Homeschooling: The Socialization Factor

Homeschooling: What About the Socialization Factor?

One of the most often heard questions when considering homeschooling is, “Aren’t you worried about socialization?” I’m not sure if those questions are truly about socialization, or if they’re about socializing. There’s a big difference between the two.

While this issue of socialization seems to be on the minds of people against homeschooling, those who actually homeschool never give it much thought. They know that their children are not going to suffer by foregoing public school socialization. In fact, most homeschool children are probably better socialized than public school students.

Socialization is basically learning to conform to today’s society. What is it about homeschooling that would keep a child from learning to conform to today’s society? And do we really want children that conform and become little automatons? Or do we want children who can think for themselves while having something to offer society as a whole?

Children are little sponges, so just by being a part of a family they will begin to learn what society expects of them. The only way a child would fail to be socialized is if they were secluded away from everyone. The image of a backwoods, backwards, misfit homeschool family is just not accurate. Homeschooling families are generally active in their local communities, and often involved in volunteering to help others. These activities will help solve any socialization issues.

So if you plan to homeschool, how should you respond when asked about socialization? Are the questions really about socializing instead? Well, I can honestly say, my son is very socially well adjusted.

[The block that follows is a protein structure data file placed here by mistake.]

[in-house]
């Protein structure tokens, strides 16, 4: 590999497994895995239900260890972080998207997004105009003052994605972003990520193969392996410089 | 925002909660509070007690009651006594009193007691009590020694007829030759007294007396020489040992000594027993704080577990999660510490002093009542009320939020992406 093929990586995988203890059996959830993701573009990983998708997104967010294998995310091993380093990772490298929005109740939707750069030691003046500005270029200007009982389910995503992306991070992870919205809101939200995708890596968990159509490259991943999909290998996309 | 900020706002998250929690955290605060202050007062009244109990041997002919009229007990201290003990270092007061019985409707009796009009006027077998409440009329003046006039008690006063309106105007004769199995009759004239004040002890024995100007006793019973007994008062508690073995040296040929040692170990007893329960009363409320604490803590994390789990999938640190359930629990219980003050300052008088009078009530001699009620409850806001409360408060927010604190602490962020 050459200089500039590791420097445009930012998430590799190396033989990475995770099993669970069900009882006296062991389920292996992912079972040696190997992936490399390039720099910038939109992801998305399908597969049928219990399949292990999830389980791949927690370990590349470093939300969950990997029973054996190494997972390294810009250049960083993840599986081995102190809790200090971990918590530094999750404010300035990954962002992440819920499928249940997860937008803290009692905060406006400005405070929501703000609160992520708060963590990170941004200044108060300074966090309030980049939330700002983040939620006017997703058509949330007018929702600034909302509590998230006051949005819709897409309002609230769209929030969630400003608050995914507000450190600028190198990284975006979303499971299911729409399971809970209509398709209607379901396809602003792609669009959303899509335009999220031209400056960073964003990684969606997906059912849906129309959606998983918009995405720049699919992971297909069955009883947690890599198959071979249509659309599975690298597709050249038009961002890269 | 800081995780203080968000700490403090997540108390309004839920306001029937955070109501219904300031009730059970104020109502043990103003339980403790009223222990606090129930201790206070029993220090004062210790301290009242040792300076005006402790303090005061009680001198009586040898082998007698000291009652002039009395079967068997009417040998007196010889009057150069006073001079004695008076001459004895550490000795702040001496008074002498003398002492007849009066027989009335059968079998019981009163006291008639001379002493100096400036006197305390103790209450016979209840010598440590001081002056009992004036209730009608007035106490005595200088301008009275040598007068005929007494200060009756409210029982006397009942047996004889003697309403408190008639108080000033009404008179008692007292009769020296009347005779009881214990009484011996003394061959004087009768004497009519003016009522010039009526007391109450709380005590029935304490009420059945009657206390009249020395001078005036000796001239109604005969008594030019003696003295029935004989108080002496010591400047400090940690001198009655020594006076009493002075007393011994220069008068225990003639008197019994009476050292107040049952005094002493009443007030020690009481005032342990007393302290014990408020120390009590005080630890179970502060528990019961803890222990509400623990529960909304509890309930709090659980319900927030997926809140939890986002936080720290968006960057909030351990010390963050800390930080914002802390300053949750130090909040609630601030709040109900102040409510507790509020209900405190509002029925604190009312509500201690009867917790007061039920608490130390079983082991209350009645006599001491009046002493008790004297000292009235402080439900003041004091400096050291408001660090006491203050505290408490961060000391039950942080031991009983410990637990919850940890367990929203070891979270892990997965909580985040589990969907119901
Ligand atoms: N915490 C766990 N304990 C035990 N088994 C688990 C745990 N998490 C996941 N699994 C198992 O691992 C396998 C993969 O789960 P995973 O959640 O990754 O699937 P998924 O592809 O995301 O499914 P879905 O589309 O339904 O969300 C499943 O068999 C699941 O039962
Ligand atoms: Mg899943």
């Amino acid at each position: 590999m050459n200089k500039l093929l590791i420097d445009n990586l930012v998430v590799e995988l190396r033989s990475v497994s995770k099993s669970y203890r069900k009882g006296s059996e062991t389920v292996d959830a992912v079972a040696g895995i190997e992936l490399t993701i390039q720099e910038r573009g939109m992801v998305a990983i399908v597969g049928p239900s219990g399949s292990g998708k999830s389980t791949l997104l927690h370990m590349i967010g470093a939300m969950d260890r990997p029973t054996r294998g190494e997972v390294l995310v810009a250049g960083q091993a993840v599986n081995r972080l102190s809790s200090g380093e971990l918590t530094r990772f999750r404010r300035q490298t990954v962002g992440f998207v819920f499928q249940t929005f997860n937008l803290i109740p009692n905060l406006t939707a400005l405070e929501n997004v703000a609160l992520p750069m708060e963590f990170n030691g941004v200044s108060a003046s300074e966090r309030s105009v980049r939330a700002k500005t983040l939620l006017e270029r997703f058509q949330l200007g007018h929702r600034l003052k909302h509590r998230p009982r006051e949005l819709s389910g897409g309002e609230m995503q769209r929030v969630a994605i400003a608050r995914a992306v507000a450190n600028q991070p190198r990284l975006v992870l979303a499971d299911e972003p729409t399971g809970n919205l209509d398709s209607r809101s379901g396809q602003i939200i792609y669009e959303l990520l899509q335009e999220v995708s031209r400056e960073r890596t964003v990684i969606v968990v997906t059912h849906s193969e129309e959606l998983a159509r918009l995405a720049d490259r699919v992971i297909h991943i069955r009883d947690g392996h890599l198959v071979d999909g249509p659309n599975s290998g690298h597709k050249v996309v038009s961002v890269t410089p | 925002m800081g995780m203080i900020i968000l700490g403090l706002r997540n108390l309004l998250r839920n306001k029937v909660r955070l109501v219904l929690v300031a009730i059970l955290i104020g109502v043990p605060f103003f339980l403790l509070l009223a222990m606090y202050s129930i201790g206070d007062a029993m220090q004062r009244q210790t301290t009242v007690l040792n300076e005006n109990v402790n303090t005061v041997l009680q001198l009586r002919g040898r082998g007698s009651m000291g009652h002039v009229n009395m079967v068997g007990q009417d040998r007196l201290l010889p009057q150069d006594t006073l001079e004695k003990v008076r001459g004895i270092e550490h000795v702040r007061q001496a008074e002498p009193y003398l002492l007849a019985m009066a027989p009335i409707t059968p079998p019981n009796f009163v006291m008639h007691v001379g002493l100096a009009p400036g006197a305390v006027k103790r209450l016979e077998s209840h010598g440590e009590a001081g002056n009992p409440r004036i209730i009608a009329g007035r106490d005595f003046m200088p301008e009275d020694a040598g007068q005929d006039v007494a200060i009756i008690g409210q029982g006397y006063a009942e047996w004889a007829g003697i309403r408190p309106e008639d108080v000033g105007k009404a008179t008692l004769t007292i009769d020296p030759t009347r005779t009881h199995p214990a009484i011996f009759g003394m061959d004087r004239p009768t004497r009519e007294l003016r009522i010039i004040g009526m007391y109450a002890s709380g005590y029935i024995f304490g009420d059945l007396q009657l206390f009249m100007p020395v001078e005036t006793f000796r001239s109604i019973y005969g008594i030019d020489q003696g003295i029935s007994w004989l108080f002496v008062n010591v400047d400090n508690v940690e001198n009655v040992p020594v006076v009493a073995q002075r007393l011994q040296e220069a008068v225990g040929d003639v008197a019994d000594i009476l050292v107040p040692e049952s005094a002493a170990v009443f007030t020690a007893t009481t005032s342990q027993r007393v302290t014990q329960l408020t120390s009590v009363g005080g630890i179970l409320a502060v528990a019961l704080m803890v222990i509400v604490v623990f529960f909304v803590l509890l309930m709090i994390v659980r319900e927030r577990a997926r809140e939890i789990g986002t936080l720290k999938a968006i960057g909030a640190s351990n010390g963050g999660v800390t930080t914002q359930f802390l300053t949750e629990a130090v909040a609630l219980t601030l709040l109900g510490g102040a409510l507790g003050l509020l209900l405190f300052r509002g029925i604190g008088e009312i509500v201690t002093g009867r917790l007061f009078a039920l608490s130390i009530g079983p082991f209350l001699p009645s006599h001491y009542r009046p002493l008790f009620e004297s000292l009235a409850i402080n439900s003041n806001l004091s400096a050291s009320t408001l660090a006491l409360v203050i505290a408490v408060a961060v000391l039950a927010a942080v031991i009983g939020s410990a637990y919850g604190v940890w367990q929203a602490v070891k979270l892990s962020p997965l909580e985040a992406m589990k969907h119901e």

We live in a neighborhood with a gaggle of “alley boys” (and a sassy tag-along little sister) who love a good water fight or backyard Lego building session and we are in the process of organizing a kid’s Dungeon’s and Dragon’s group with another group of kids ranging from 7-12. My son has both homeschool and traditionally schooled kid friends who span 3 years on either side of him. He is even friends with several older ladies in our building. I’m not kidding! He has his own special relationship with them—even the ones who aren’t particularly fond of kids.

At 7 years of age he is comfortable ordering his own meal at a restaurant and usually acknowledges and thanks bus drivers for their service. I wouldn’t exactly call him outgoing (he can be shy at times) but I believe he is more socialized than the average public school kid who spends the majority of his or her day interacting with kids in a 1 year age bracket.

So, when an innocent, no-doubt well intentioned layperson pipes in with “is he a part of any social groups?”, I smoothly reply: “He has several hobbies and friends of all ages.”

When thinking about socialization, one has to wonder, are the lessons kids learn in public school really any better than what they’ll learn at home? since public schools create artificial societies which rarely mirror real life, are schools really they best place for learning socialization? In public schools children learn a lot of things from their peers which many parents would be happy to forgo.

If socialization is supposed to teach your child how to behave in society, how to properly respond to people, and be responsible adults, it isn’t very likely that a child will learn that from public school. All one has to do is go to nearly any public middle school and walk the halls. After witnessing the behavior of the students there, ask yourself which of those behaviors you would truly want your child to emulate. That should get any parent’s attention and quell any further questions or concerns about a homeschool child’s socialization.

Have you received socialization comments? How have you responded?


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